In a few weeks I am making plans to head out to Texas and the towns listed to see what kind of feel I get there. I was in Dallas a few years ago, but my initial impression was that it's in the middle of no where. I am very much looking forward to checking out Austin & San Antonio.

Then, it will be time for me to decide where to pack my bags and head off to. I will be opening a skin care practice and also incorporating my other wellness skills into a business--which will begin a whole new phase of my life. I am really excited about these things and I will be following this thread really closely.
 
Old 01-09-2009, 05:56 AM
 
Location: Concrete jungle where dreams are made of.
8,900 posts, read 13,236,781 times
Reputation: 1819
I just don't see why I'm attacked so much on this thread. I picked a city in case I "had" to move south, so what's the big deal? All I'm saying is that the south doesn't offer what I want and I would prefer to stay up north. I notice a lot of southerners take offense if you don't want to move down south. I don't take offense if people say they don't want to move to NY. It isn't a big deal to me. Everyone has their own preferences. I'm glad some people see that I'm not attacking anyone or anything.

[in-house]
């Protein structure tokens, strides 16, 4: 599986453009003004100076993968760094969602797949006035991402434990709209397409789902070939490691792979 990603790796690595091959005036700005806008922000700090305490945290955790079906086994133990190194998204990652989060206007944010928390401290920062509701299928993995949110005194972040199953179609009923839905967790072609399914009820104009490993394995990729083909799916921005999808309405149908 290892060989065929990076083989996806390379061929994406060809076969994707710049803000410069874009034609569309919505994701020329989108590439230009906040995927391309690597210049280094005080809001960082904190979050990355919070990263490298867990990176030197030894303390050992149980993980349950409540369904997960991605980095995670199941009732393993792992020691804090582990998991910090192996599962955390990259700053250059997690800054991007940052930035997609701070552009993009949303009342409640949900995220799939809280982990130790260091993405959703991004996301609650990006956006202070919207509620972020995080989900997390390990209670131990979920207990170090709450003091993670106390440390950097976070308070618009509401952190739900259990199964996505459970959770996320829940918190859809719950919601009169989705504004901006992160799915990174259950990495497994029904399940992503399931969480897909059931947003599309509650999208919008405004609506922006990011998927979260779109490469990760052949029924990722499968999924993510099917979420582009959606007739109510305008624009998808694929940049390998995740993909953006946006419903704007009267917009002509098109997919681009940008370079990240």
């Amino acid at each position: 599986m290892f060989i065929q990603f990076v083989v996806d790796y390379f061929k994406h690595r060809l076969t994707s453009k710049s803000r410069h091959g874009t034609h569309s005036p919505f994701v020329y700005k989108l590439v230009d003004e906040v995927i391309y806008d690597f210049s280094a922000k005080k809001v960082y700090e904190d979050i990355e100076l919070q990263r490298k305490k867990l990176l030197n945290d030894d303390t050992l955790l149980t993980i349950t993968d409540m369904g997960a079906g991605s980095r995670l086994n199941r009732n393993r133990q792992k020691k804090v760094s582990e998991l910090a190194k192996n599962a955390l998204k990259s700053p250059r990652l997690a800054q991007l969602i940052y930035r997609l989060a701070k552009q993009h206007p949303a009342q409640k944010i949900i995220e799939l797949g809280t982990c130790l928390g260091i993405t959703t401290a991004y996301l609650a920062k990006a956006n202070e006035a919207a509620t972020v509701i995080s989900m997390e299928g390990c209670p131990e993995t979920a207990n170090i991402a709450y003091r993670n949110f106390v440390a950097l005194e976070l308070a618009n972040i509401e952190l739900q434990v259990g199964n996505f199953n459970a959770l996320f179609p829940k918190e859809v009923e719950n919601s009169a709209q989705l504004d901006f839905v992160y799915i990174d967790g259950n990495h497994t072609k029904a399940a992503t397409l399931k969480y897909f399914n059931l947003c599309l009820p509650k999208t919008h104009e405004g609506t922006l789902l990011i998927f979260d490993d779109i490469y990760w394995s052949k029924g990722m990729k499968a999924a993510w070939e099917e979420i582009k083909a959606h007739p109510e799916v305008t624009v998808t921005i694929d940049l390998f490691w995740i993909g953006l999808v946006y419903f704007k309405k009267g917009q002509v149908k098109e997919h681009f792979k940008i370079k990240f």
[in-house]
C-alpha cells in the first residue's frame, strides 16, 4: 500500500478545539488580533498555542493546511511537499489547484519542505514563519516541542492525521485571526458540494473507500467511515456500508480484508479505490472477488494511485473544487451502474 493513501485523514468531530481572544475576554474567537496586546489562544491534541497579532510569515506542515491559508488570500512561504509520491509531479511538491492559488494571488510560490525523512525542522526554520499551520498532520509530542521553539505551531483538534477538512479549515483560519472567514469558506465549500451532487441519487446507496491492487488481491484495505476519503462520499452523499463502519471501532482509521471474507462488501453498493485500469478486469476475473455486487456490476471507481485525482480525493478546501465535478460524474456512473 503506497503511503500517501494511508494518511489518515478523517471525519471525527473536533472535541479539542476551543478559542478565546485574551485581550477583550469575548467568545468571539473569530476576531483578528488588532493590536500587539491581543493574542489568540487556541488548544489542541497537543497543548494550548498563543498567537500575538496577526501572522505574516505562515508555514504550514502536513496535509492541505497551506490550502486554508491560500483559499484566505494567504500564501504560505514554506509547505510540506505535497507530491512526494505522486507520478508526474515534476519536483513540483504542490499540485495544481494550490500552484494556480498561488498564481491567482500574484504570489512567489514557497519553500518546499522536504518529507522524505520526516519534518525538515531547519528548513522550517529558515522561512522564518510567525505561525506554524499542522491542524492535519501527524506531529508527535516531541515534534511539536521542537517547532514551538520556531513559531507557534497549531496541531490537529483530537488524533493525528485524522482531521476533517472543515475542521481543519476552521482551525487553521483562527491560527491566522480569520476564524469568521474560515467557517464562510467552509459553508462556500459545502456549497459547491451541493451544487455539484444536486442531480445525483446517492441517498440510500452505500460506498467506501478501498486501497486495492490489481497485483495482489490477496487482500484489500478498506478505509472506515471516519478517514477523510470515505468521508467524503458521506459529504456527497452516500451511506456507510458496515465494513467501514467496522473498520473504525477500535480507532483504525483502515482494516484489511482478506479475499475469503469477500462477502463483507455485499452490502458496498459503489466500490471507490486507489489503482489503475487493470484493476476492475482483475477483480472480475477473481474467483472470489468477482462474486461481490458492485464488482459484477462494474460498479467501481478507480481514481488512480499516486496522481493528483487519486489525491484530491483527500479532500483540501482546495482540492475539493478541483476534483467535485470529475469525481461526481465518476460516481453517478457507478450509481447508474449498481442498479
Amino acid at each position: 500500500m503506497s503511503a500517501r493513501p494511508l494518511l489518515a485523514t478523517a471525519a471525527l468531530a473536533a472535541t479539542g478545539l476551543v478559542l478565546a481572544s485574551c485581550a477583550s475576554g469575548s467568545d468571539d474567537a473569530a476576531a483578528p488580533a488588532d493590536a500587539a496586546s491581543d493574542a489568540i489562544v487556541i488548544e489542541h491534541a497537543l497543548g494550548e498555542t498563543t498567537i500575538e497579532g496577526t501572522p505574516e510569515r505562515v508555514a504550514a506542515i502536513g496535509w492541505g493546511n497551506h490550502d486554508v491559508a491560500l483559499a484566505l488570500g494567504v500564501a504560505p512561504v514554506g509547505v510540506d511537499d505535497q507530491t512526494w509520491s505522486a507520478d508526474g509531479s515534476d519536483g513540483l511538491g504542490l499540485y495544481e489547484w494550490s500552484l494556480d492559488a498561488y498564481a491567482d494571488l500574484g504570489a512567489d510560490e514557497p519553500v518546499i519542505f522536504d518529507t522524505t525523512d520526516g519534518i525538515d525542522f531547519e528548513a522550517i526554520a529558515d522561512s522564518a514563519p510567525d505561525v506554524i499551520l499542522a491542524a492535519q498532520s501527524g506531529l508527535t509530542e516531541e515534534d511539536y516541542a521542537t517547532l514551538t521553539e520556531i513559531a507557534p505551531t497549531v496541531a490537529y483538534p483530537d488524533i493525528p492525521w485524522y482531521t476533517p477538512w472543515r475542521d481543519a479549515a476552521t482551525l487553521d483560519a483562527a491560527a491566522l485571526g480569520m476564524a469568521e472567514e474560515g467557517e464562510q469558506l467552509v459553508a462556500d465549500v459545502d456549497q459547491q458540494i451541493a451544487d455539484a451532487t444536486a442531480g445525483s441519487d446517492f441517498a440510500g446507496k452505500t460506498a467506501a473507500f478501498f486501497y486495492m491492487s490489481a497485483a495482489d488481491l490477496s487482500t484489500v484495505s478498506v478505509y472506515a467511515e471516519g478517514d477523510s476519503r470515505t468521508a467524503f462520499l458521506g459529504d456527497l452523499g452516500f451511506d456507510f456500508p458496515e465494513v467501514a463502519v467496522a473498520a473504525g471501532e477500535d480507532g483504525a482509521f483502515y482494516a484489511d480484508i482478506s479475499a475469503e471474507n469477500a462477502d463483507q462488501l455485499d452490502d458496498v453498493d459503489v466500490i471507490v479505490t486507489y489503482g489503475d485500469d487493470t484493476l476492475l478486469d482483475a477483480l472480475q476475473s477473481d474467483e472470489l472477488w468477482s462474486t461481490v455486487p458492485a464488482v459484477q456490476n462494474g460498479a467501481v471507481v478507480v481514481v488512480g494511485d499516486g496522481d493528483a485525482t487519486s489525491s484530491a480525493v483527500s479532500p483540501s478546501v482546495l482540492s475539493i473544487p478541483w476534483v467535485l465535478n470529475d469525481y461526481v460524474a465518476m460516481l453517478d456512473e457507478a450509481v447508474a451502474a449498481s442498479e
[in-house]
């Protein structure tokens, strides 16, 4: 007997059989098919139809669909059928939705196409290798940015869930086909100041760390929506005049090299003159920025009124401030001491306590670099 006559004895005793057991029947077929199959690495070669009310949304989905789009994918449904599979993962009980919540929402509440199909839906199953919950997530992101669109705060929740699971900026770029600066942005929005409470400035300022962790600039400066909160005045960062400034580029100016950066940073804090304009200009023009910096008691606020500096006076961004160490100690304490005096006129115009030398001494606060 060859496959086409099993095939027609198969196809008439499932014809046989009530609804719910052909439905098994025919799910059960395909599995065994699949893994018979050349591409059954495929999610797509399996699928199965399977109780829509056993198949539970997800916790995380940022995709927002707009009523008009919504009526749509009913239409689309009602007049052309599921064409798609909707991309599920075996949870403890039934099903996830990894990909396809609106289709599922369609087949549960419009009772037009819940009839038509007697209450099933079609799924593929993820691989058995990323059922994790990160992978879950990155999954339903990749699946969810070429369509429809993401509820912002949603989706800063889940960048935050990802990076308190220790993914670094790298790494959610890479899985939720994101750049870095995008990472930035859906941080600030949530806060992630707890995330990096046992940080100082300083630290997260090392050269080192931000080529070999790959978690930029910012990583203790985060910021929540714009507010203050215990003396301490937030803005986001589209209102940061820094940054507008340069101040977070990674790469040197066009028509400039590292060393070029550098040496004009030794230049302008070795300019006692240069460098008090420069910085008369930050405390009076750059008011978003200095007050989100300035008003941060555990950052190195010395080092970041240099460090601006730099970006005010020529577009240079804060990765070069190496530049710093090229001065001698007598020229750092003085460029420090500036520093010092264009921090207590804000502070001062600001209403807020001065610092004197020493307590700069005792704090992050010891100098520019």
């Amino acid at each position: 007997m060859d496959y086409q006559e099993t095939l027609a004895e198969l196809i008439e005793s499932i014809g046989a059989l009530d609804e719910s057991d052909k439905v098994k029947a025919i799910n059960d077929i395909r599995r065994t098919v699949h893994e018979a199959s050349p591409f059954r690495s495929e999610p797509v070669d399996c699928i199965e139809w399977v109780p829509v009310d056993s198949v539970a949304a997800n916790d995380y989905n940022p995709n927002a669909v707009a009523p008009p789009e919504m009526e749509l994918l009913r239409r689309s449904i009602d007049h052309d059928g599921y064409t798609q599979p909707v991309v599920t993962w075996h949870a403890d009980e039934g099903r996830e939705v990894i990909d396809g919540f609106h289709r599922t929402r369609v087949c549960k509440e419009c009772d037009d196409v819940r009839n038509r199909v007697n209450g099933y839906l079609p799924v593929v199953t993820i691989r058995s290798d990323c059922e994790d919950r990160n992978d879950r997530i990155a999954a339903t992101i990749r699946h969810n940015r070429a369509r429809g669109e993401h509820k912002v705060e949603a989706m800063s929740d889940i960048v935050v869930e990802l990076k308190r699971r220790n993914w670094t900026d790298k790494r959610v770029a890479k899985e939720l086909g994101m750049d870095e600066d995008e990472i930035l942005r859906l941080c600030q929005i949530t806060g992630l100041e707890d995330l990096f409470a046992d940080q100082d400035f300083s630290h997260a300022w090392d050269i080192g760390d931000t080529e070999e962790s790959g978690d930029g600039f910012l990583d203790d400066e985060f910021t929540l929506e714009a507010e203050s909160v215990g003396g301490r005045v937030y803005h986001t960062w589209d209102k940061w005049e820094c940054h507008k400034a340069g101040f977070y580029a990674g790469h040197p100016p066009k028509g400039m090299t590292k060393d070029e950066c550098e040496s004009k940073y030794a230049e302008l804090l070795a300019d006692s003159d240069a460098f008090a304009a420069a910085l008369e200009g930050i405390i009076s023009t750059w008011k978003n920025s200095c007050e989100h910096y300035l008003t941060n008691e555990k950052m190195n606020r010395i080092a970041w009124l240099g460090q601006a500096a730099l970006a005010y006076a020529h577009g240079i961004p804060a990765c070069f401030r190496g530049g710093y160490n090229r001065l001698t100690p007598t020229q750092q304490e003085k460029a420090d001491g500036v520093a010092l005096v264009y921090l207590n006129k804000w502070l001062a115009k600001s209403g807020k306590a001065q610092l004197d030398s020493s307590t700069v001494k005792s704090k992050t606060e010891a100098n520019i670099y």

Old 01-09-2009, 06:01 AM
 
Location: Houston Texas
2,898 posts, read 2,877,672 times
Reputation: 877
Quote:
Originally Posted by Rachael84 View Post
Don't care to learn? I regularly go to the south. I have justified opinions. It's not like I've never stepped foot in the south and don't know what it's like. I go to Florida every 3 months for a week at a time. I wouldn't want to live there, nor anywhere else, in the south.
This is why you are being attacked Rachael. You have visited a tiny area of the South, yet you just know that you would hate it based on.....????? Nothing. If you are going to make condescending remarks about a whole area, at least visit a number of places there so you can come up with something more credible. I guarantee you would react the same way if someone said something like "I visited newark a few times and I would never ever consider living anywhere else in the entire Northeast based on that"
 
Old 01-09-2009, 06:18 AM
 
2,601 posts, read 4,071,101 times
Reputation: 2275
Quote:
Originally Posted by sweetclimber View Post